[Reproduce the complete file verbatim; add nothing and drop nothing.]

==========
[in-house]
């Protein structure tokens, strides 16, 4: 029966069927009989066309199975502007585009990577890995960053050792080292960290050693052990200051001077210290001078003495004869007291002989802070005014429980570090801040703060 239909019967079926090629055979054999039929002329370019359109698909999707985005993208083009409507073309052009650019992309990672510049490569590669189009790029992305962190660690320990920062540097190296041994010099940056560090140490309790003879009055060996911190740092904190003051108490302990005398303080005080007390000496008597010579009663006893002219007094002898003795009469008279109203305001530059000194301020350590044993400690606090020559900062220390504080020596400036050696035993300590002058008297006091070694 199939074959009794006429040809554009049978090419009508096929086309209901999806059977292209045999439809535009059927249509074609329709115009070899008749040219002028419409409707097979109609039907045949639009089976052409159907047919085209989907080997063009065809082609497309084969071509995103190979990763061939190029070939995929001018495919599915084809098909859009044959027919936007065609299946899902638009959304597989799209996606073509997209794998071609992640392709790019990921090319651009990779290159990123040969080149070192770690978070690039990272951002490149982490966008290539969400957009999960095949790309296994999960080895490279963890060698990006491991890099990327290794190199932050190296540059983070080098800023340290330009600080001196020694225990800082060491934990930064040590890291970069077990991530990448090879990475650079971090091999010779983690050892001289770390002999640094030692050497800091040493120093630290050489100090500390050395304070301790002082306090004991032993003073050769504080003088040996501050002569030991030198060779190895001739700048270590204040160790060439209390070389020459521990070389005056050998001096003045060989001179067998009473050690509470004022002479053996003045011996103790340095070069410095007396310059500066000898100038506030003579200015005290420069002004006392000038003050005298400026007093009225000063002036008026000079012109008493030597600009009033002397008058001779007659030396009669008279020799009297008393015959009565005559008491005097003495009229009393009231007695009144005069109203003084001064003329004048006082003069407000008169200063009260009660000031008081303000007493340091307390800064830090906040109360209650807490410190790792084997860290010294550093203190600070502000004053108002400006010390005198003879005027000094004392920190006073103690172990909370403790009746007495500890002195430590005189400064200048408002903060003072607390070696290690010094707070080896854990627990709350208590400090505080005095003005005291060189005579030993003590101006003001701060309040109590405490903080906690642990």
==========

[in-house]
């Protein structure tokens, strides 16, 4: 029966069927009989066309199975502007585009990577890995960053050792080292960290050693052990200051001077210290001078003495004869007291002989802070005014429980570090801040703060 239909019967079926090629055979054999039929002329370019359109698909999707985005993208083009409507073309052009650019992309990672510049490569590669189009790029992305962190660690320990920062540097190296041994010099940056560090140490309790003879009055060996911190740092904190003051108490302990005398303080005080007390000496008597010579009663006893002219007094002898003795009469008279109203305001530059000194301020350590044993400690606090020559900062220390504080020596400036050696035993300590002058008297006091070694 199939074959009794006429040809554009049978090419009508096929086309209901999806059977292209045999439809535009059927249509074609329709115009070899008749040219002028419409409707097979109609039907045949639009089976052409159907047919085209989907080997063009065809082609497309084969071509995103190979990763061939190029070939995929001018495919599915084809098909859009044959027919936007065609299946899902638009959304597989799209996606073509997209794998071609992640392709790019990921090319651009990779290159990123040969080149070192770690978070690039990272951002490149982490966008290539969400957009999960095949790309296994999960080895490279963890060698990006491991890099990327290794190199932050190296540059983070080098800023340290330009600080001196020694225990800082060491934990930064040590890291970069077990991530990448090879990475650079971090091999010779983690050892001289770390002999640094030692050497800091040493120093630290050489100090500390050395304070301790002082306090004991032993003073050769504080003088040996501050002569030991030198060779190895001739700048270590204040160790060439209390070389020459521990070389005056050998001096003045060989001179067998009473050690509470004022002479053996003045011996103790340095070069410095007396310059500066000898100038506030003579200015005290420069002004006392000038003050005298400026007093009225000063002036008026000079012109008493030597600009009033002397008058001779007659030396009669008279020799009297008393015959009565005559008491005097003495009229009393009231007695009144005069109203003084001064003329004048006082003069407000008169200063009260009660000031008081303000007493340091307390800064830090906040109360209650807490410190790792084997860290010294550093203190600070502000004053108002400006010390005198003879005027000094004392920190006073103690172990909370403790009746007495500890002195430590005189400064200048408002903060003072607390070696290690010094707070080896854990627990709350208590400090505080005095003005005291060189005579030993003590101006003001701060309040109590405490903080906690642990």